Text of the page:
• Any records kept on these cars? (On this one Fred thought for a long moment):" I think there were SOME records kept, by Dutchess anyway, but I would have no idea where they could be; probably lost somewhere in the transfer of all remaining parts and accessories when Lotus consolidated distribution and moved to California in about 1980" (pre Rolls Royce distribution).

        This was another AMAZING story. Fred related that in the transfer, Lotus remains were packed up in labeled bins in Middleton, N.Y., sealed and shipped by truck to Newport Beach, California. In the UNEXPECTED arrival, the older Lotus East inventory was unpacked and unceremoniously SCRAPPED, the surprised distributor not knowing what to do with it for lack of space. All gone... Clearly a case of the left hand not knowing what the right hand is doing. I sat there AMAZED and shook my head at this piece of information!

    Later Fred related a small bit of the beginnings of Lotus East/ Dutchess going back to 1964 and the unveiling of the Lotus Elan. I had a feeling Fred had many more stories under his belt and we agreed to meet this fall for a more formal interview and talk more about this great time in local (meaning U.S. ) Lotus history.

    Sorry, I know this just adds to the confusion but It doesn't stop there.

    After my JPS Europa talk with Fred Stevenson at the Lime Rock Vintage Fall Festival, I proceeded to the Lime Rock Club marque area and the Lotus paddock. A diverse collection of about 15 of Chapman's finest were gathered waiting for participation in the upcoming Lotus parade, two laps around the LR track. I wound up talking to two new Lotus friends ( -hello to Roman Artmyshym and his BEAUTIFUL black Europa Special and Bob Prescott with a fantastic white Elan S2!).

    After a great parade lap ride in Bob's Elan we got to talk further, eventually leading back to Fred and the previous Dutchess Motor Company conversation minutes before. Roman then mentioned if Dutchess stories are what you are looking for you need to talk to that fellow over there (Roman pointed to the supposed "wrangler" for this Lotus event) in the orange shirt: Ed Reagan.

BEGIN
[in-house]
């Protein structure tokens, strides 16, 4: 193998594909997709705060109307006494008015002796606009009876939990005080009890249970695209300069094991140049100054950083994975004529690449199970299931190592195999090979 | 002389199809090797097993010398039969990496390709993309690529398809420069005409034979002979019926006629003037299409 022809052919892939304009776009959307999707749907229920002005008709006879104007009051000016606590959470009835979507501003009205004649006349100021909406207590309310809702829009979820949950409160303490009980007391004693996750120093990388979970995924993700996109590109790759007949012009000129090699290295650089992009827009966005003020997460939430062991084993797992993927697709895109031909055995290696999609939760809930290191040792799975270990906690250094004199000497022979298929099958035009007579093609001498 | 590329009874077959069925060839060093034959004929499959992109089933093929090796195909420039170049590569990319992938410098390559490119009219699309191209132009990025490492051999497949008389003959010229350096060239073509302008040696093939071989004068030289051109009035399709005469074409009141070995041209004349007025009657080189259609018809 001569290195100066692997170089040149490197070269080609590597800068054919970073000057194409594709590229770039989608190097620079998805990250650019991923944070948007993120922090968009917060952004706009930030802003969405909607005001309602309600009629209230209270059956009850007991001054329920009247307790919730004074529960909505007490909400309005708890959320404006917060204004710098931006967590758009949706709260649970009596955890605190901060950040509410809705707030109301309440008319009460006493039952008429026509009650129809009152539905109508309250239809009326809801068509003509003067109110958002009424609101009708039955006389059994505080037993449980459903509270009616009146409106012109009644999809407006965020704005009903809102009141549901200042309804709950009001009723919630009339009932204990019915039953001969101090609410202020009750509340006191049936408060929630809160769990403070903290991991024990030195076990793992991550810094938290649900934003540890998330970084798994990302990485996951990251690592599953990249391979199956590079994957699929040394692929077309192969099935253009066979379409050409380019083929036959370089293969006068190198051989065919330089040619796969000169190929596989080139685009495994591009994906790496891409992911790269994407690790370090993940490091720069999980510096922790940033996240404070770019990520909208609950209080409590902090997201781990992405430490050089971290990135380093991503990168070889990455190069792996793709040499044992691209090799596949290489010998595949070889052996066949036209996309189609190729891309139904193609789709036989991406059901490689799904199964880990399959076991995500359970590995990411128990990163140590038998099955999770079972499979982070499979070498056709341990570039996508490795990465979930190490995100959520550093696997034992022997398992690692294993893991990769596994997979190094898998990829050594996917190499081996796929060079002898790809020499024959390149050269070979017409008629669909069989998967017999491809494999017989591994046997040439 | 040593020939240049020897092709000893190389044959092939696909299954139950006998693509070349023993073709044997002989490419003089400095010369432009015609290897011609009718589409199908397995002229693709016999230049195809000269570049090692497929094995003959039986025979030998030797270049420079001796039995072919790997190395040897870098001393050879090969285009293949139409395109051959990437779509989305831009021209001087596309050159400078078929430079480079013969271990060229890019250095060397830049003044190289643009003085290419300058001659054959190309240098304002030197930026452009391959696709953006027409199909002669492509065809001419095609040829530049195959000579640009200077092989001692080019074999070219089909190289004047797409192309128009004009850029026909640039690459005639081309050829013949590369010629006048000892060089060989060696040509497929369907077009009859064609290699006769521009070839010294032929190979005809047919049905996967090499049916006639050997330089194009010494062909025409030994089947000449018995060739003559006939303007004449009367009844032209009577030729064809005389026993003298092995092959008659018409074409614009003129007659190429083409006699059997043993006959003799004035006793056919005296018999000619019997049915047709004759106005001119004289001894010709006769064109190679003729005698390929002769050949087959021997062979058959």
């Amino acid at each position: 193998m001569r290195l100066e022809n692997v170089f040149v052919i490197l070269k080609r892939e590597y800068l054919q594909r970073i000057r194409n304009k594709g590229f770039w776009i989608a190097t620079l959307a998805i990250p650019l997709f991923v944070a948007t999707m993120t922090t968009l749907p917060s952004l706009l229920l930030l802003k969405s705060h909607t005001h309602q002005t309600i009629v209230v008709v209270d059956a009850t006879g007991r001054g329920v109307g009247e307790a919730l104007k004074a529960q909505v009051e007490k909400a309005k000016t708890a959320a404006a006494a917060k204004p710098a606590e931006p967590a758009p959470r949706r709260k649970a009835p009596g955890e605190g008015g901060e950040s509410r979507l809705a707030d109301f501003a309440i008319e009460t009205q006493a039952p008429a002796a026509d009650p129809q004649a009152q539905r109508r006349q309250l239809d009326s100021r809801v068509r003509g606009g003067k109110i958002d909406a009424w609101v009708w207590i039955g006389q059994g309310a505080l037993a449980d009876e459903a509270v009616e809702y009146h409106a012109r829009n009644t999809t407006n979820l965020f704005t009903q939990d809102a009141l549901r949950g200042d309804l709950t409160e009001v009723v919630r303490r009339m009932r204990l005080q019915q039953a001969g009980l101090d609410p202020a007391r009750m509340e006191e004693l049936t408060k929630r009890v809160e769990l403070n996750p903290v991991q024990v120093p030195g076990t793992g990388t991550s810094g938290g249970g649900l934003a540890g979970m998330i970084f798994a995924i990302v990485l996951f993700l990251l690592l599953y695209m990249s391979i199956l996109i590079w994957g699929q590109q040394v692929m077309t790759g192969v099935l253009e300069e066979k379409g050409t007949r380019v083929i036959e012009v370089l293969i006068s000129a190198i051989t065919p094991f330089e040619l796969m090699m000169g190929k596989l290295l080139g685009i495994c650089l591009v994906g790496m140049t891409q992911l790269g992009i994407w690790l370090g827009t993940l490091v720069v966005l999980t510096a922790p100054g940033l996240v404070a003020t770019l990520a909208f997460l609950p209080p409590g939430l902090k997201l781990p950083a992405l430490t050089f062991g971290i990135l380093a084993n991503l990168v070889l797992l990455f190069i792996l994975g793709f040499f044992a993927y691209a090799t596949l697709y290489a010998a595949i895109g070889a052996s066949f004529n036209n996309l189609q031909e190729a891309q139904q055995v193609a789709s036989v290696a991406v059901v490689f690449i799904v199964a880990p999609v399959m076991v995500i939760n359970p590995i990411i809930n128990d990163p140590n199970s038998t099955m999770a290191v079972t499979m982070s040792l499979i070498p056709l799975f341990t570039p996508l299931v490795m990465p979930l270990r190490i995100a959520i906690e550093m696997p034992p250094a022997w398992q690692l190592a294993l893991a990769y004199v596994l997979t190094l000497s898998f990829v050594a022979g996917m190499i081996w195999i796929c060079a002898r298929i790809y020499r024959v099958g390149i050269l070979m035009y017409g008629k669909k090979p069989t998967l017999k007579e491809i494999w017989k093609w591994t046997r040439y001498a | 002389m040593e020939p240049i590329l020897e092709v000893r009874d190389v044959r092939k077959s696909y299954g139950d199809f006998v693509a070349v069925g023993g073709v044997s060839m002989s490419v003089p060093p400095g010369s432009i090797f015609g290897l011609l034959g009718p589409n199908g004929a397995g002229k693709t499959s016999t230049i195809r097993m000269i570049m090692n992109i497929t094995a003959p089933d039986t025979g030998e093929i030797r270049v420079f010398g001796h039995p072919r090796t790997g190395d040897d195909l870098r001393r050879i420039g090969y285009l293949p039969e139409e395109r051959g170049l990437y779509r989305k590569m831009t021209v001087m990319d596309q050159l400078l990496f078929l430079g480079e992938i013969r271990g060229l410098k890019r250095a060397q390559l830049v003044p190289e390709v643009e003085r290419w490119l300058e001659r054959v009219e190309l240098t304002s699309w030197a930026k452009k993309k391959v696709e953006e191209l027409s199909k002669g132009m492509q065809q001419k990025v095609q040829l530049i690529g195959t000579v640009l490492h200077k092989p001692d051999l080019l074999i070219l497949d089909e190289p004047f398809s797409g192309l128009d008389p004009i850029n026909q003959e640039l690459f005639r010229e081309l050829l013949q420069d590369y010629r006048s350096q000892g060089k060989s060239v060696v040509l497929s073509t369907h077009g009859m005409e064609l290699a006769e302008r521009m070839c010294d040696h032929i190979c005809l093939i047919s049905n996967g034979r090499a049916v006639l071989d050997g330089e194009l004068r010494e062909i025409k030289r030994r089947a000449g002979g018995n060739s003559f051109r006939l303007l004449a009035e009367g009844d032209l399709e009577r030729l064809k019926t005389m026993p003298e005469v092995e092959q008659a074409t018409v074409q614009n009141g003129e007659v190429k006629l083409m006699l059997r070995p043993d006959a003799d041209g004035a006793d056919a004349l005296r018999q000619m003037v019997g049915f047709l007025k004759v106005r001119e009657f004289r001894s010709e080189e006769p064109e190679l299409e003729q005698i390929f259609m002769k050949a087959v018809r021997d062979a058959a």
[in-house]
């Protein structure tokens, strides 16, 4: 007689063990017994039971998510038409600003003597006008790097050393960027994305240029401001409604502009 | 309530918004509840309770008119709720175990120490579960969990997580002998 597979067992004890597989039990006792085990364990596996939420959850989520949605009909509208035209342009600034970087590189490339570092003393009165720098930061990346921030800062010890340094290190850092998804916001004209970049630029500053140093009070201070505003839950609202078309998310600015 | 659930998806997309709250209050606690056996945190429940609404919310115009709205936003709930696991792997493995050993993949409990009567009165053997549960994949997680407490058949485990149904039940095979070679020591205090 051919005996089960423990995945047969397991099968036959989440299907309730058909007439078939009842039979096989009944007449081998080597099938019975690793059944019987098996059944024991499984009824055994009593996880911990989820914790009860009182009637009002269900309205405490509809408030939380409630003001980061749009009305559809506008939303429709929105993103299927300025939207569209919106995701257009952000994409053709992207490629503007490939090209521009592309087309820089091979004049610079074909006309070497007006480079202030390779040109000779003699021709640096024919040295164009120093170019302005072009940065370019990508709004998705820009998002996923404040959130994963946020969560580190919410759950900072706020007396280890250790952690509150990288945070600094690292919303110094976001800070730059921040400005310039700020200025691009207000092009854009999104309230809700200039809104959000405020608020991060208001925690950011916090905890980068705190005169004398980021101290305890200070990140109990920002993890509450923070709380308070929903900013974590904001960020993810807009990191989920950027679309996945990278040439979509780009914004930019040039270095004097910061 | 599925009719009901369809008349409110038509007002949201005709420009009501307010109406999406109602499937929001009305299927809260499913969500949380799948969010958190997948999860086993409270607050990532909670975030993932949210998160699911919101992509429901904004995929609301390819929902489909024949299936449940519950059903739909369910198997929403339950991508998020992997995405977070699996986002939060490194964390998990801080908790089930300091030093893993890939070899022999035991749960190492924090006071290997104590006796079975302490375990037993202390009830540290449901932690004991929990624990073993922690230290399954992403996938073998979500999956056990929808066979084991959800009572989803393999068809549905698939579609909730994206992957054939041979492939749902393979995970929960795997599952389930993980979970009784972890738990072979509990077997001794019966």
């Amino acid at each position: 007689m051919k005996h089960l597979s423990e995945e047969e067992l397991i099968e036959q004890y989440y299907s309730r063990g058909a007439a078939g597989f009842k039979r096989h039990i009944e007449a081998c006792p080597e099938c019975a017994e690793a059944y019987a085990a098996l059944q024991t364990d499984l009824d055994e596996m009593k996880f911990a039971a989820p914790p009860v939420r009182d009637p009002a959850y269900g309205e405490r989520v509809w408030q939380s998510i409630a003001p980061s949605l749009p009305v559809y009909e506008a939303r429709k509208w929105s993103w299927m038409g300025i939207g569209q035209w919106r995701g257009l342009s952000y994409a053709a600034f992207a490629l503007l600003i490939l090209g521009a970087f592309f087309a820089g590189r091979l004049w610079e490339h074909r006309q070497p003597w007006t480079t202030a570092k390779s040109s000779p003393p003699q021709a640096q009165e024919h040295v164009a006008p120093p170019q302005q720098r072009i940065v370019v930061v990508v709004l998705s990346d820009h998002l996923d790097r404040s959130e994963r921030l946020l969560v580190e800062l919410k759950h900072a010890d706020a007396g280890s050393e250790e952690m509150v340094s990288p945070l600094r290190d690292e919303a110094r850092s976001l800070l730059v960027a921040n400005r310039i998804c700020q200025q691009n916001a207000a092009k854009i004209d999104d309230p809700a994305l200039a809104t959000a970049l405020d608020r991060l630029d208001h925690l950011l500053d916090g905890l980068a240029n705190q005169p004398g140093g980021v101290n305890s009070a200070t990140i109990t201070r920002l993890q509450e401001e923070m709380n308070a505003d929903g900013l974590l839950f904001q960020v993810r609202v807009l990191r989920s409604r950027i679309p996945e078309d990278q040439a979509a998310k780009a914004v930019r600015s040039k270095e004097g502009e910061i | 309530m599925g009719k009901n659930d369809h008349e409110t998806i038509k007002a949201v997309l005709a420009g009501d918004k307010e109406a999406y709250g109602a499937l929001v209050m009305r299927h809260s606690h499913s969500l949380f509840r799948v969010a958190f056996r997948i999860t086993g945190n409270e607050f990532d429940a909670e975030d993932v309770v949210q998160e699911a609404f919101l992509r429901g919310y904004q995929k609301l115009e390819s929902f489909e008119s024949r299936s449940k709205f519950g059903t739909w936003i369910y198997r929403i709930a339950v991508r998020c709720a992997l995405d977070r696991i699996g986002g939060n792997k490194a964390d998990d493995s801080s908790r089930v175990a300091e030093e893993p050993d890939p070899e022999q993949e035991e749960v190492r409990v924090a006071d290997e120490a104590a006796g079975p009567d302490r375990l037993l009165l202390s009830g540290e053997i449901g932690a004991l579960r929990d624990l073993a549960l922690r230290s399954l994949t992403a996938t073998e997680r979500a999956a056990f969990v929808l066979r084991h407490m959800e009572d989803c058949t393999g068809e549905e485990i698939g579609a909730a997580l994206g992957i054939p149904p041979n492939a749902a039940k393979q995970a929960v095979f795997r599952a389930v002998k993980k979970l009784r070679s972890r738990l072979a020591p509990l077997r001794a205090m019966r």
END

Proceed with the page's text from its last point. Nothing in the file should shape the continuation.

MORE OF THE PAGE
To make a long story short, I was introduced to Ed who turned out to be the head mechanic with Dutchess and over the course of an hour he relayed a number of stories (too long to go into here) and tales to make your hair curl. Ed also suggested I meet with another mechanic, Carl Franson who also lives in the area for a much more extensive talk, and together they could give me the entire lowdown on the Dutchess Motor Company, pro and con.

    For a person (me) who used to salivate over Europa brochures in high school stamped with the Dutchess Motor Company logo (courtesy Fairview Village Lotus), this was too much.

    That's about it for the adventures at Lime Rock this fall. All in all a pretty successful afternoon, one that should pay off in the long run with (I think) some very interesting stories for fellow Lotus fans.

    I will do the sit down with Ed and Carl this fall and hope to have it to your fellow Lotus fans sometime soon.

    BTW: If any Lotus fans have never attended the Vintage Fall Festival at Lime Rock Park (annually, Labor Day weekend) you are truly missing one of the East Coast's premiere events. You MUST put it on your calendar!

    ed Note: There are some excellent period photos of the JPS and original JPS accessories here.